The El Niño phenomenon -- the warming of the equatorial Pacific ocean which occurs every two to seven years -- has been linked to outbreaks of dengue, malaria, and cholera. Now, researchers from the Johns Hopkins School of Public Health, A.B. Prisma, and the Instituto Nacional de Salud in Lima, Peru have found that the 1997-1998 El Niño season increased diarrheal disease admissions by 200%, according to a study to be published in the Feb. 5th issue of The Lancet.
A team of scientists led by William Checkley examined diarrheal disease admissions records for over 57,000 children from 1993-1998, and found an increase of admissions during the El Niño season significantly above the normal expected admissions. The increase in admissions was particularly strong during Peru's winter months (May-November). The results are cause for significant public health concern since diarrhea causes one billion episodes and three million deaths annually in children under five worldwide.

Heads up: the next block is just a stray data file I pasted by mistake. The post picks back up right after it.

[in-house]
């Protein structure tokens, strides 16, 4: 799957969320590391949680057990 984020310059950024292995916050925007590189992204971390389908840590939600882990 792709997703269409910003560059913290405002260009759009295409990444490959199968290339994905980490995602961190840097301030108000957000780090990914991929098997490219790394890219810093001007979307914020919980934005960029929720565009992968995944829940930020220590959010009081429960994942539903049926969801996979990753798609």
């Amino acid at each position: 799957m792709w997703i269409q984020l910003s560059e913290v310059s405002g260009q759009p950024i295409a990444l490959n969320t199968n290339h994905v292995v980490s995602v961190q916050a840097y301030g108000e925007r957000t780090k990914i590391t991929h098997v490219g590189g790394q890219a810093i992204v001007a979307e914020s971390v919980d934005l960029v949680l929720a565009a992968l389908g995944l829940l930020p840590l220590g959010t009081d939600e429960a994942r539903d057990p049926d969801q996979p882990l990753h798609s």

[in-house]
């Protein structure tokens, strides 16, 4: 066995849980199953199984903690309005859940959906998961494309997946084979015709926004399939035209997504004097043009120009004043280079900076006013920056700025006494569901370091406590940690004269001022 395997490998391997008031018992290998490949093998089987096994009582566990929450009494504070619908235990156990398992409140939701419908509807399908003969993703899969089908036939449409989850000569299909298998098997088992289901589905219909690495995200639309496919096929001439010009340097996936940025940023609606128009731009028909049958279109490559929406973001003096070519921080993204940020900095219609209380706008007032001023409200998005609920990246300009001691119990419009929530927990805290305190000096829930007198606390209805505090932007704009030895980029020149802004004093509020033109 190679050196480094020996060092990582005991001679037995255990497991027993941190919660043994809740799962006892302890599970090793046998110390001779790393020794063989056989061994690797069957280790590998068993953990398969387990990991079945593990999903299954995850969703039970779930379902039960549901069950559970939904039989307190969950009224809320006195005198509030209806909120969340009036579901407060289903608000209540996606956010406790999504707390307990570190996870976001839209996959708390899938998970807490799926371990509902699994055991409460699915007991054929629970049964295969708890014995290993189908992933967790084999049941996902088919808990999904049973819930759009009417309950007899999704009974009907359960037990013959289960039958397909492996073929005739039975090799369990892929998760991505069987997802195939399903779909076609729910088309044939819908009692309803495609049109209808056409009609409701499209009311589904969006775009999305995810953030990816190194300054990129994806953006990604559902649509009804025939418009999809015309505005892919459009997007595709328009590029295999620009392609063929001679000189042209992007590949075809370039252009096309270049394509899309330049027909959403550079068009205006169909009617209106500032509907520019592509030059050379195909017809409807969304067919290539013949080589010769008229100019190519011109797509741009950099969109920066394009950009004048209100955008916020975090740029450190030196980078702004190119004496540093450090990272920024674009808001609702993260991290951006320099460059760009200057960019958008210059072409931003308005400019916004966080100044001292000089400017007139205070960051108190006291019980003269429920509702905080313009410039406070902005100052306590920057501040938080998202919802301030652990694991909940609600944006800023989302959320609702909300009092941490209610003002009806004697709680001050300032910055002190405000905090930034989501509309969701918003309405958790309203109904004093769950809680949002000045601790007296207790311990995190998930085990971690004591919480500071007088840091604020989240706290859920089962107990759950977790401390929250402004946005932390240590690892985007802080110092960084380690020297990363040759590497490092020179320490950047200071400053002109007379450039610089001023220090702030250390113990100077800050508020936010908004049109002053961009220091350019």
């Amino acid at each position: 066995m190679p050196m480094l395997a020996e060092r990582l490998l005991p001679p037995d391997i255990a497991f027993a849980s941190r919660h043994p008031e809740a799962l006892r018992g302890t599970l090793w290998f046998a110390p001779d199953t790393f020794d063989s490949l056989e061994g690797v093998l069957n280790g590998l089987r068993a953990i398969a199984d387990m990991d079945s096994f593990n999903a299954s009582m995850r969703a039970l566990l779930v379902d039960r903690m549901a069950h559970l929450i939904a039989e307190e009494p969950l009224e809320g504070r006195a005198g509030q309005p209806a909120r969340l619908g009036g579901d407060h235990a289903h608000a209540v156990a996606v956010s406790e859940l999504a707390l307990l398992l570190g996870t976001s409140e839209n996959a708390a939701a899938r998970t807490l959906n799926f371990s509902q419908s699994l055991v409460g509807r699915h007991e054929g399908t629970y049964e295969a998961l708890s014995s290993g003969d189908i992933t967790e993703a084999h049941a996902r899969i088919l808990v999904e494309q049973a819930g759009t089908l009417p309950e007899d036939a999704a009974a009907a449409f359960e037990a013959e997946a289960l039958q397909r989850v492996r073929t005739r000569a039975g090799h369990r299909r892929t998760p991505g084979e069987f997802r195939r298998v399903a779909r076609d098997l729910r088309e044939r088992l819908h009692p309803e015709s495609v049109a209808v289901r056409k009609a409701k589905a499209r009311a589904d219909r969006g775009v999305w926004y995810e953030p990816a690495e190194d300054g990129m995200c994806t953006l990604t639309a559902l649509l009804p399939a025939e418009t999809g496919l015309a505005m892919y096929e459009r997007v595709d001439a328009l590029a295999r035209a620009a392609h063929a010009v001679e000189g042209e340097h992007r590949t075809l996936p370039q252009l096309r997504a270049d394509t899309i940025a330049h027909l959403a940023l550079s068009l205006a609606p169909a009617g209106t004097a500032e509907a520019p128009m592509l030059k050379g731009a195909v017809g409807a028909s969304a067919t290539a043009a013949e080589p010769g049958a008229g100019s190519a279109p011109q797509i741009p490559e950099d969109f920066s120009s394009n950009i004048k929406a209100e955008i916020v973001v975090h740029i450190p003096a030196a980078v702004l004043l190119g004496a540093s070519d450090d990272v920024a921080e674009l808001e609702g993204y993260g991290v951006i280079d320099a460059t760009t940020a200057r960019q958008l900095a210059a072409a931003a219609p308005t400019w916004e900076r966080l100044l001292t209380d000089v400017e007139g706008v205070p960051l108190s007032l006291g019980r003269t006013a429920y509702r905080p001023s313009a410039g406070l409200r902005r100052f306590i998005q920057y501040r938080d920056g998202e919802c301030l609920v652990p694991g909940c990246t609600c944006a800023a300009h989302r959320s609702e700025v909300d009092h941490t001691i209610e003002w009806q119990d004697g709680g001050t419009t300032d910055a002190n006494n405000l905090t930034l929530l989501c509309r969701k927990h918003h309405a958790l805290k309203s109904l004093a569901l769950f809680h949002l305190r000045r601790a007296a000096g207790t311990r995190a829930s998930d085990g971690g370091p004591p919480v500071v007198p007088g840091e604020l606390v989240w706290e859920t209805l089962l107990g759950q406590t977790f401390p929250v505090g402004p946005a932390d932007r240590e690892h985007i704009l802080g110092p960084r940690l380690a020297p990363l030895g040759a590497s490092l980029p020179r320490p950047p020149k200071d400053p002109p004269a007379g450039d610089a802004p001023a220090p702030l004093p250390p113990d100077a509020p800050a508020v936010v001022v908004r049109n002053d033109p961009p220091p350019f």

The researchers estimate that diarrheal disease admissions increased by more than 8% with every 1 degree C. rise in temperature -- results which will potentially increase diarrheal disease cases by millions worldwide with each degree of increase in ambient temperature due to global warming or other local factors. Further studies, also funded by USAID through Harvard's Applied Research on Child Health (ARCH) Project are underway which examine the effects of El Niño on human health.
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